Using the Waterfall Model to Help Your Projects Make Sense

Using the Waterfall Model to Help Your Projects Make Sense
Page content

The waterfall model is a design model for creating successful software development projects. This model consists of seven steps, each of which is dependent upon the prior step. If you think of the way a waterfall works, you will understand the metaphor. In order for the water to reach the bottom and create the pool, the water runs over the rocks, picking up different things in the process.

The water runs over the following seven stages:

  • Requirements Gathering
  • Design
  • Initial Implementation
  • Integration
  • Testing
  • Software or process installation
  • System maintenance

Each of these stages has specific tools and outcomes that lead to the next step. By using this model methodology in your next project, you can simplify the planning process. It has one weakness; it does not allow you to have separate stages of the process running at the same time - in this model, a linear model, you do not begin the next stage until you are certain that the current stage is complete.

1. Requirements Gathering and Analysis

The first stage involves gathering all of the software or system requirements. When you gather requirements, you will need to develop a plan. In order to gather the requirements, you’ll want to be sure you’re clear on the project goals and the scope of your project. Then you’ll want to survey your stakeholders to ensure you have accounted for any specifications. Finally, you will analyze the results you have come up with and ensure that you’ve clarified all requirements.

2. Design

Once you have gathered the requirements for your project, you will need to begin work on the design of the product. If you’ve taken time and properly planned your project out before you began your product design, then the design stage of your project should be smooth. The design stage involves deciding not only on how you will implement the requirements of the project (see how these stages build upon one another) but also determining how the product will look, how it will work, and how it will be pieced together.

3. Initial Implementation

Once the design has been decided upon, then the team members can begin to implement the design. Once implementation begins, the team members begin building the actual product. If the product is software, then they begin putting together the coding for the software. As each part of the product is constructed, quality testing is conducted to ensure the parts are on track.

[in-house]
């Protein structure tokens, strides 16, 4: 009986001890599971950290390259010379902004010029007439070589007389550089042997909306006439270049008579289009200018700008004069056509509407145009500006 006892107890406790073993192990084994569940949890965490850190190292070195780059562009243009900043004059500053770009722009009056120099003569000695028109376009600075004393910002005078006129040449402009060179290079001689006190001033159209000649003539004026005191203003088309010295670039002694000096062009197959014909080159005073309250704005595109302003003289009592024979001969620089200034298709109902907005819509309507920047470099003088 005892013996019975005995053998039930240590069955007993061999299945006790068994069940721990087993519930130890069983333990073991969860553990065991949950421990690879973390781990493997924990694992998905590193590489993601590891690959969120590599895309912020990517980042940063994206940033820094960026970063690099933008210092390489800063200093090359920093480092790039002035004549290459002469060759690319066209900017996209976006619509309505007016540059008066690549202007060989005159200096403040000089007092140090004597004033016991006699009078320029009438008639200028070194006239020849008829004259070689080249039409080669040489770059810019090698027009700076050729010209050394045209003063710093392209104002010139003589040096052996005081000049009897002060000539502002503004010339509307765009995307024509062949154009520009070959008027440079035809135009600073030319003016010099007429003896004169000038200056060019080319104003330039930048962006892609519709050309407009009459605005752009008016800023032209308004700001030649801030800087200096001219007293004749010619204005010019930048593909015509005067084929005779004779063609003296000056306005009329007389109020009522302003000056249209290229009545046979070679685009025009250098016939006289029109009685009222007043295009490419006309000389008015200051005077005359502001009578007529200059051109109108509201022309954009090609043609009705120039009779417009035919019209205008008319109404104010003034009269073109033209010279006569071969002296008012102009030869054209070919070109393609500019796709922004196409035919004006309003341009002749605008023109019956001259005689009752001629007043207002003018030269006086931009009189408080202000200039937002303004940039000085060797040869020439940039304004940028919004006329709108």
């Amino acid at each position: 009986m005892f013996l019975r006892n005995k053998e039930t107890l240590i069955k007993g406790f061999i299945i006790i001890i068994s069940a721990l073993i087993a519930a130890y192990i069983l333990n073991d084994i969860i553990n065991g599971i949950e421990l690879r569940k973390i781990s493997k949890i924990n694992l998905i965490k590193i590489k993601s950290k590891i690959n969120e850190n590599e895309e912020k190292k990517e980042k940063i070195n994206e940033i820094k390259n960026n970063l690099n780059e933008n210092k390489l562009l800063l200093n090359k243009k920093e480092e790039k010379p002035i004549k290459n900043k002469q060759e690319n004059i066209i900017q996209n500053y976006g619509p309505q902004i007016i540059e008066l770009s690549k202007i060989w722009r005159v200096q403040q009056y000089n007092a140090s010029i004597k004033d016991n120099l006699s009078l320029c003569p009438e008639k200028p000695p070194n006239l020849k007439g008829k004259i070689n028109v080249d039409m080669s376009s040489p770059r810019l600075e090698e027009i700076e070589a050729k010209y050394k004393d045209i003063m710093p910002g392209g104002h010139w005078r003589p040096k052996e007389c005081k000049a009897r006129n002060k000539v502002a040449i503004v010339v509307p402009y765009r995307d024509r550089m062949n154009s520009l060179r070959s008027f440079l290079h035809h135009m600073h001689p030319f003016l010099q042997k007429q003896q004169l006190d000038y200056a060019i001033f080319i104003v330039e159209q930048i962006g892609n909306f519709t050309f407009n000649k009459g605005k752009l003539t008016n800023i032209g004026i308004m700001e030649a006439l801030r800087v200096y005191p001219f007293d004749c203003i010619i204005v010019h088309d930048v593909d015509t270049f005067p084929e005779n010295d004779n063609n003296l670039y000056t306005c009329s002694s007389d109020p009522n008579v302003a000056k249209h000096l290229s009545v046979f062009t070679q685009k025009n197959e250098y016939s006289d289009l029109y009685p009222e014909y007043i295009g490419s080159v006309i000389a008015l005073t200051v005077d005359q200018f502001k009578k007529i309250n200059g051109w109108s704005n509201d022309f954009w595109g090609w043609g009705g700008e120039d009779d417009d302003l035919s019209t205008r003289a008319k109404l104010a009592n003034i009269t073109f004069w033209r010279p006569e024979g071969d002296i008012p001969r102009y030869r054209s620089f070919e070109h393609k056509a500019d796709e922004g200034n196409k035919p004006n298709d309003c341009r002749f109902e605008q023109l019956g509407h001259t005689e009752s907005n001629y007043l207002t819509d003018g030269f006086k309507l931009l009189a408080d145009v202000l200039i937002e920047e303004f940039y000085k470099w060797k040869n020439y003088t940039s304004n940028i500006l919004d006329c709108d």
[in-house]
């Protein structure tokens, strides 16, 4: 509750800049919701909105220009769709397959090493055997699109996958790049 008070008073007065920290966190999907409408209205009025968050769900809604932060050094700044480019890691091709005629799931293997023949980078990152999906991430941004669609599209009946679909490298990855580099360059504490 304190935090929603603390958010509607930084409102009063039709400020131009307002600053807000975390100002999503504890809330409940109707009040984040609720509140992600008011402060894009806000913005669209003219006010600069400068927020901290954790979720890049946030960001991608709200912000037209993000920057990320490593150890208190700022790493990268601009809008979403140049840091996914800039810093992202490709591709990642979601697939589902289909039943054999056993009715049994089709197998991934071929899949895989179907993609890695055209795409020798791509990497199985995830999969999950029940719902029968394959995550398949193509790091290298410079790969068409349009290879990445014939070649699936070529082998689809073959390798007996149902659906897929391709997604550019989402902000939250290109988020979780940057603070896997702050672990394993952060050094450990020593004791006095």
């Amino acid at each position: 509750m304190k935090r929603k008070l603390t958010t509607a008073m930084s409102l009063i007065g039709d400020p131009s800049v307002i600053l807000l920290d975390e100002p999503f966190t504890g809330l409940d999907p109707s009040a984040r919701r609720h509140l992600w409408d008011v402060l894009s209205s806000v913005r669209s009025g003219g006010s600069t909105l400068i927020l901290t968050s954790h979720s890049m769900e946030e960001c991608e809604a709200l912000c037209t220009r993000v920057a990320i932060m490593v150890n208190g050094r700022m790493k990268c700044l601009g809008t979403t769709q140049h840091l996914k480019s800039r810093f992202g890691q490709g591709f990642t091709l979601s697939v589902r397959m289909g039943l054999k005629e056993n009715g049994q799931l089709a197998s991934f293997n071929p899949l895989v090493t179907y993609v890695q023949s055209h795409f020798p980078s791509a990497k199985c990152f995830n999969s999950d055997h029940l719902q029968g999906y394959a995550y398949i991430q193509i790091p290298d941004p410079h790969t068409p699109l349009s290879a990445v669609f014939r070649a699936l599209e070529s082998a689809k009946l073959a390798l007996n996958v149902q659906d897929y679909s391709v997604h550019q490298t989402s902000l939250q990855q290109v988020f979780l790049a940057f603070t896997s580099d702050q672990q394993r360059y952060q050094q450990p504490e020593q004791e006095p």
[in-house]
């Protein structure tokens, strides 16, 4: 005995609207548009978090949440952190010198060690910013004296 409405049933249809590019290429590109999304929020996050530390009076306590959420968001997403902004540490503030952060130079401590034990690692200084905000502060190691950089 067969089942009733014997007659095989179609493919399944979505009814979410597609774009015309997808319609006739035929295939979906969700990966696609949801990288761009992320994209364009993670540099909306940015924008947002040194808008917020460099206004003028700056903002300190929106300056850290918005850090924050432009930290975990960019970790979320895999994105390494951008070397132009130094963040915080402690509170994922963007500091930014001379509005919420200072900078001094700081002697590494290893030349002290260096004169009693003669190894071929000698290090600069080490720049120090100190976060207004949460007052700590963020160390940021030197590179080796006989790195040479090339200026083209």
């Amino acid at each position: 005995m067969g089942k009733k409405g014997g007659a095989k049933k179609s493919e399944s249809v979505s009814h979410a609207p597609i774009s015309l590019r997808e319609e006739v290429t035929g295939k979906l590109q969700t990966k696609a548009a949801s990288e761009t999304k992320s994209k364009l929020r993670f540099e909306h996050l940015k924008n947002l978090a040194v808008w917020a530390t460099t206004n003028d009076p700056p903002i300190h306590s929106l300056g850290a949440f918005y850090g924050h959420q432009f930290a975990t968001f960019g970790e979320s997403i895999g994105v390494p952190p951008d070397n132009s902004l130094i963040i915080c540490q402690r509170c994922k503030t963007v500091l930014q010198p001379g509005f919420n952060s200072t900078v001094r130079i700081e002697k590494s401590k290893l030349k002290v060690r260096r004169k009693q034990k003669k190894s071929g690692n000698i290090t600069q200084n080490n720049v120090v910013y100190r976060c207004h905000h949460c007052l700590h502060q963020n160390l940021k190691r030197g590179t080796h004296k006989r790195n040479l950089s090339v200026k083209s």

4. Integration

Once the individual components of the design have been constructed, then the components are integrated together. This phase requires that the parts are carefully integrated with one another to ensure that together they will work as a whole.

5. Testing

While some combine testing with integration, these are really two separate stages, but you may cycle through stages 3-5 until everything passes the test. How can you test your product if you haven’t fully integrated the parts of the project together? If your product fails the testing phase, then you will need to alter the code, re-integrate, and then retest your product.

6. Software or Process Installation

Once your product, process, or software has passed the testing stage, then it’s time to install the software or process into its intended environment. When this occurs, there will be a lot of change management issues to contend with—make sure that you have accounted for these in your project plan.

7. Maintenance

Finally, once you have installed the software, product, or process, you will need to maintain it. Part of product maintenance involves quality control. By maintaining your product, process, or software, you can be sure that not only are you keeping the project you worked many hours fresh for your client, but that you are also providing outstanding customer service.


Royce, W. “Managing the Development of Large Software Systems.”

Image courtesy of